Tech Tips

Powder Coating 101

Written by  January 31, 2006

We have all been exposed to the art of painting through the television shows that cover motorcycles being painted; the Discovery Channel has opened this process up to the custom chopper builders to the point where they now compete against one another in stiff competitions that truly are spectacular. When the time comes to have the original painted items on your motorcycle repainted, have you considered powder coating?

Powder coating is not a new process that has been recently introduced. This process has been around since the late 70’s and more widely used in the 80’s up to this present day more than ever. Most of us have been to at least one bike show in the past and have seen some really cool stuff created by local and not-so-local artists I prefer to call them artists instead of painters because anybody can paint, but it takes a real wizard to make these exotic schemes that we have seen at the local bike shows come to life.

You must ask yourself what kind of riding you will be doing, or will this just be a show bike when complete. If you can separate those two factors you are much better than me.

When you are ready to powder coat some items that have lost that glossy new oh-my-goodness luster, these parts will have to be removed from the motorcycle and cleaned thoroughly so this will not contaminate the new paint when it goes into the furnace for baking. I am getting ahead of my self again so let’s back up and explain a little more about the process altogether.
Powder coating is an advanced method of applying a decorative finish to a wide range of materials and products that are used by both industries and consumers. The powder used for the process is a mixture of finely ground particles of pigments and resin, which is sprayed onto a surface to be coated. The charged powder particles adhere to the electrically grounded surfaces until heated and fused into a smooth coating in a curing oven. The result is a uniform, durable, high-quality, and attractive finish. Powder coating is the fastest-growing finishing technology in North America, representing over 10% of all industrial finishing applications.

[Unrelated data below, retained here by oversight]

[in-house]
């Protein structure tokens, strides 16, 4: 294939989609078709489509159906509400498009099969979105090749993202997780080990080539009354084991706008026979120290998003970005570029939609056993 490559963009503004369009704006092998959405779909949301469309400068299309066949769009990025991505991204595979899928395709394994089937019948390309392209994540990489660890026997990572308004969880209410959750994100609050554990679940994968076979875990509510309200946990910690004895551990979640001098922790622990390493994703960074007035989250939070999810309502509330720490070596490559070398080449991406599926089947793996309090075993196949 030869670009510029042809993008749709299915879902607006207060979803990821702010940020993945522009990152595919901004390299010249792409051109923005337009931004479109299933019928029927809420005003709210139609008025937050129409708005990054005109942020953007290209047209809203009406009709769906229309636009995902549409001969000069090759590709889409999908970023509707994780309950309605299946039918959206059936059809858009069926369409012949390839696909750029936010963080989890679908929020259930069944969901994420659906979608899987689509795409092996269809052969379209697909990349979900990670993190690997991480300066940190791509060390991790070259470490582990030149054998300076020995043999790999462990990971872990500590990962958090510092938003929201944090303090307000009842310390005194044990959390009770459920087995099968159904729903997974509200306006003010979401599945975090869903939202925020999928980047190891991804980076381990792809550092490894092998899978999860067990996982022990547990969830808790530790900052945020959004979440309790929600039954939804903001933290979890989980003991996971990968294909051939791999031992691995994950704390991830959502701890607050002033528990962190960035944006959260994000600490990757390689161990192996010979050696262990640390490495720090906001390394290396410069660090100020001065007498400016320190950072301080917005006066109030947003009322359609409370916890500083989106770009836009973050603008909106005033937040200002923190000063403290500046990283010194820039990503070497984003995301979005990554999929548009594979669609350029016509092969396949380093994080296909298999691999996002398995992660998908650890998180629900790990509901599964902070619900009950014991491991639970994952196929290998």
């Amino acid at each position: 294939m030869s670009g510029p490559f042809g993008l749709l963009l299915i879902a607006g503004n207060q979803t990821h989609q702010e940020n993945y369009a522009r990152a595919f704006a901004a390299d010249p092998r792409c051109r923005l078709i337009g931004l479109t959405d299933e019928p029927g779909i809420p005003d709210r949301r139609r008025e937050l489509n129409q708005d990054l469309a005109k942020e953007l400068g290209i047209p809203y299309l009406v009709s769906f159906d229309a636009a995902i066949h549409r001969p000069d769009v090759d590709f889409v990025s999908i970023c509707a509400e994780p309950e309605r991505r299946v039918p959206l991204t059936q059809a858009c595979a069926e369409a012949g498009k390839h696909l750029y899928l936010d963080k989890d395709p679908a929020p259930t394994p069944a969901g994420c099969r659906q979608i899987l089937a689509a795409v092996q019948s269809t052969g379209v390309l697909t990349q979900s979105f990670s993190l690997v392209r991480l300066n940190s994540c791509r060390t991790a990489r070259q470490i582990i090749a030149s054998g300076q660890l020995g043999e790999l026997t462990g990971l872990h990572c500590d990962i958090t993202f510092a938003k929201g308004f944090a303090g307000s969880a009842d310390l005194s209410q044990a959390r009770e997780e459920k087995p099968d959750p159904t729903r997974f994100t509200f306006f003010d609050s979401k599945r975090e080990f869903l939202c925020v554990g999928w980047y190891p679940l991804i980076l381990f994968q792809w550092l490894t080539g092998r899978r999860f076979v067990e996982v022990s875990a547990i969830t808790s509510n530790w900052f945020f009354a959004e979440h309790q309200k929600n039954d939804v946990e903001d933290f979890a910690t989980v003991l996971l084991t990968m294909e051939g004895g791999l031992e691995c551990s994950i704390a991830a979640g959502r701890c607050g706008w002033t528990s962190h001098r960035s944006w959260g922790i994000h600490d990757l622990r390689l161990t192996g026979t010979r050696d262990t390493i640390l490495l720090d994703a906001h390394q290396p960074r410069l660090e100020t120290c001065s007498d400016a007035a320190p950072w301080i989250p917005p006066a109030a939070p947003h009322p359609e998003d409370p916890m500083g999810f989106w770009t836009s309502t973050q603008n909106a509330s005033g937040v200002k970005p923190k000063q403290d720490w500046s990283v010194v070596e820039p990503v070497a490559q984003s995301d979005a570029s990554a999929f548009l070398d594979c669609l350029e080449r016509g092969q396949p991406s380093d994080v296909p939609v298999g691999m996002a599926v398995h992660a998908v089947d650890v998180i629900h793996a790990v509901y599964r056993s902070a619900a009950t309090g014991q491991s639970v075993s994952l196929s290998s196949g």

The powder will remain attached to the part as long as some of the electrostatic charge remains on the powder. To obtain the final solid, tough, abrasion resistant coat, items are placed in an oven and heated to temperatures that range from 160 to 210 degrees C (depending on the powder).
When you have picked out a shop that you are ready to bring your parts to, you must first have the oils and greases removed in weak alkali or neutral detergent such as parts washing fluid. This will get rid of the road grime and all of that nasty chain lube that has collected through the years that pressure washing has failed to remove.
When you are having the mag wheels on your bike powder coated you must remove both wheel bearings and discard. Some of these bearing can be used again; however, this is not a time to cut corners. Most replacement sets of wheel bearings can be purchased so cheap that it will amaze you that you have not done this before now. And do not rule out your local bearing distributor. For example: Timken Bearing Co. sells American-made roller bearings that cross reference the metric motorcycle line and will work the same and give long years of service at a fraction of the price. I prefer to buy my parts within my area so I do not have to ship anything back. Where you buy your parts is your preference, so make no mistake, I am just telling you what works for me!
You will also want to remove the valve stems. Current models use a typical rubber stem that can be cut with a razor blade and thrown away. Some of the earlier models had a valve stem that was metal and two rubber sealing washers. This can be reused if it is rust free and looks good.
When it comes to the rear wheel swing arm, which is a part that a lot of people are coating these days, the bearings for the pivot bolt that runs from one side of the frame to the other must be removed and thrown away as well. Some swing arms have a grease fitting and this can be removed as well. Besides, it will prevent the fitting from getting broken. The reason behind all of the bearing removal is that when these parts are in the oven at temperatures to bond the powder, grease can be hiding in the bearings and will melt causing the oil to get onto the newly coated surface. This will not let the coating stick to the metal and will be a problem. So removing the bearings first is a great preventative before cleaning that part.
In summary, powder coating is the hottest thing going and by far outlasts normal painting. I currently have been a believer in this process for quite some time now and will continue to have this done to my motorcycles new and old. So this winter when you are wondering what you can do to make your bike that much better, do not forget that you have many options out there and they do work. But will they out-perform and look great for years to come? That will be the biggest factor you are faced with and this is a decision that only you can make.
B-safe out there!
By Dave Miller